"Bridge of Spies" and the Path to Virtue | Bishop Robert Barron | The Dispatch at CWR
In recent years, Steven Spielberg has emerged as a latter-day Frank Capra, a celebrator of core values and the courage required to defend them
My great mentor Msgr. Robert Sokolowski told a class of eager philosophy students many years ago that we should read Aristotle's Nichomachean Ethics every year of our lives. As we grew older, he explained, new dimensions of the book would continually present themselves.
I can't say that I've followed Sokolowski's advice perfectly, but I have indeed returned often to Aristotle's great text for inspiration and clarification. One of the Philosopher's principal insights is that the best way to understand virtue is not through abstract study but rather by watching the virtuous man in action. Learning the moral life is, for Aristotle, something like acquiring artistic skill through apprenticeship or like becoming an actor through understudying to an established thespian. Finding a master and striving to imitate him is the key. It seems only fitting, by the way, that I learned the craft of philosophizing largely by watching Sokolowski in action.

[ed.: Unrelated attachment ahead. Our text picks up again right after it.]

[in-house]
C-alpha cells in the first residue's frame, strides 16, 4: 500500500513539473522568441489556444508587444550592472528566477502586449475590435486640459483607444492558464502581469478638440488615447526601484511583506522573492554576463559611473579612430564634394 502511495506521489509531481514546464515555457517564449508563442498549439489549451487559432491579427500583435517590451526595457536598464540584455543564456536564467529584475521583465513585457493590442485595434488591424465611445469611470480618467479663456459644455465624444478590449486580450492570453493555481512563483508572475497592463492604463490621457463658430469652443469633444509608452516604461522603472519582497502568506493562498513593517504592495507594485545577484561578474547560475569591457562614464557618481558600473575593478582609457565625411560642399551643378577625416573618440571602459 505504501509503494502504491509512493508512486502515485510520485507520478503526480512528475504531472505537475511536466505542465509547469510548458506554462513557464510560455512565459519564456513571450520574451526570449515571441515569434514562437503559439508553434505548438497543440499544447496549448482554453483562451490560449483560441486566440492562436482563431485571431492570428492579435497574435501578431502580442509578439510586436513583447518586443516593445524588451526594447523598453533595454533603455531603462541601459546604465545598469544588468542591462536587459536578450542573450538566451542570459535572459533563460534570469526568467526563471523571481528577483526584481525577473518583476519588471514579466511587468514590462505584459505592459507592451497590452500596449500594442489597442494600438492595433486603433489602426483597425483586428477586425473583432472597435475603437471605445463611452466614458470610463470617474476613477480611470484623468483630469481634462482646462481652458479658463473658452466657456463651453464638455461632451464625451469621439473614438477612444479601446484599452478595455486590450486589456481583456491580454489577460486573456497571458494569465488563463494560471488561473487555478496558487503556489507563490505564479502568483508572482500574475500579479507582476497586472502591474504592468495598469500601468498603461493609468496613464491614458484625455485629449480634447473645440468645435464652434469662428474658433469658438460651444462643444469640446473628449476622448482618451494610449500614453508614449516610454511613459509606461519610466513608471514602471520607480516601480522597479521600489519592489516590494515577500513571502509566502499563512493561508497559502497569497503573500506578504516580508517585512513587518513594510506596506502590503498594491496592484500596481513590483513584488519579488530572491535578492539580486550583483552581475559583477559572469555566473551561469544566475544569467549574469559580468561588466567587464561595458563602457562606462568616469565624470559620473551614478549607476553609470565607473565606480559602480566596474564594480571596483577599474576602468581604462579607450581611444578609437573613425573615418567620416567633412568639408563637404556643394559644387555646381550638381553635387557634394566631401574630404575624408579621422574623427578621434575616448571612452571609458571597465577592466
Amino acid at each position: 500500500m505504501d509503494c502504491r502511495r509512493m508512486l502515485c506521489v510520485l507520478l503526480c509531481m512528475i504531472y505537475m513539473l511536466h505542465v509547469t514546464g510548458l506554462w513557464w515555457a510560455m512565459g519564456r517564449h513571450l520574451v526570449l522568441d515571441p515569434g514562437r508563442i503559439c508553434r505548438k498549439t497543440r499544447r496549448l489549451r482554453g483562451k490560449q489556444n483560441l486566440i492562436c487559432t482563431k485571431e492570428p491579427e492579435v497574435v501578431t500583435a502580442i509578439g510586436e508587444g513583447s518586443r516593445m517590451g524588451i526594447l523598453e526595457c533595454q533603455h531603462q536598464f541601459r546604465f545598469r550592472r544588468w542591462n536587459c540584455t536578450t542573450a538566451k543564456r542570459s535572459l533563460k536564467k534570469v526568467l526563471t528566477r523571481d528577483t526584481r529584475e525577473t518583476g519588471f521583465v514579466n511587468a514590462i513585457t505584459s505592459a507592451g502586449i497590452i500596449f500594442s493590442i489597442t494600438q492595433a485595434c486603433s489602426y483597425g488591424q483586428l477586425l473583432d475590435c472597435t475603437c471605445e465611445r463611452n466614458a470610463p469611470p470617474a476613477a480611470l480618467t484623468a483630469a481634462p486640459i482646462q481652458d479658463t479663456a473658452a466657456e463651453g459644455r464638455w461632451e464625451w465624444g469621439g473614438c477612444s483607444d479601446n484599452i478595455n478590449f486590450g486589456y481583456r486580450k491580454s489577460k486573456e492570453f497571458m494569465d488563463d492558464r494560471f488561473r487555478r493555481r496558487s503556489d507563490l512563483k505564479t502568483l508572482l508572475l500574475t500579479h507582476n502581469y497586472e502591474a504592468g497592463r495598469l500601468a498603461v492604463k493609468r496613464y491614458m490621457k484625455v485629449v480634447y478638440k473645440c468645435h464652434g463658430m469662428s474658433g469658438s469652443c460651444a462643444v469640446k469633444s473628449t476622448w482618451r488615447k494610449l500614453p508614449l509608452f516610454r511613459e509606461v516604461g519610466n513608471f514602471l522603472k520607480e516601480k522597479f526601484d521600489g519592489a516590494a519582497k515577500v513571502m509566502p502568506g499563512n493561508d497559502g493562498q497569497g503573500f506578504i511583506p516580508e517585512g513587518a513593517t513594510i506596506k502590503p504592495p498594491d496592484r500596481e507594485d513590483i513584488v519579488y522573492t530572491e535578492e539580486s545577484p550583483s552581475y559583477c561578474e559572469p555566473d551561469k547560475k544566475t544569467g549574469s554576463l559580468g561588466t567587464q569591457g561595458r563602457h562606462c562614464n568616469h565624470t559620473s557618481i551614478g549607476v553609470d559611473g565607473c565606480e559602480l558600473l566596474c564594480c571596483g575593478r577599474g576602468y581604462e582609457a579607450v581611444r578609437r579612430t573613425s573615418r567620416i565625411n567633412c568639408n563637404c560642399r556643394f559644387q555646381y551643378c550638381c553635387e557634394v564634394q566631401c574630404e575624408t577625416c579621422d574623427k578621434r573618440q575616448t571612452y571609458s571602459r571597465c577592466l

I thought of all of this as I watched Steven Spielberg's latest film Bridge of Spies. Especially in recent years, Spielberg has emerged as a latter-day Frank Capra, a celebrator of core values and the courage required to defend them. In this most recent movie, Tom Hanks (the Jimmy Stewart of our time) plays James B. Donovan, a New York insurance lawyer who is pressed into service to provide a defense for Rudolf Abel, a man very credibly accused of spying for the Soviet Union at the height of the Cold War. Donovan does this, not because he's convinced Abel is innocent, but because he believes in the moral principal that, in a free society, everyone deserves a fair trial. In so doing, he exemplifies the most fundamental of the classical virtues, namely, justice. Plato famously defined justice as "rendering to each his due," and Thomas Aquinas refined that definition as "a constant will to render to another his right." To state it as simply as possible, it is doing the upright thing.
So Donovan defends Abel because Abel is owed this privilege; to give him legal counsel is due to him.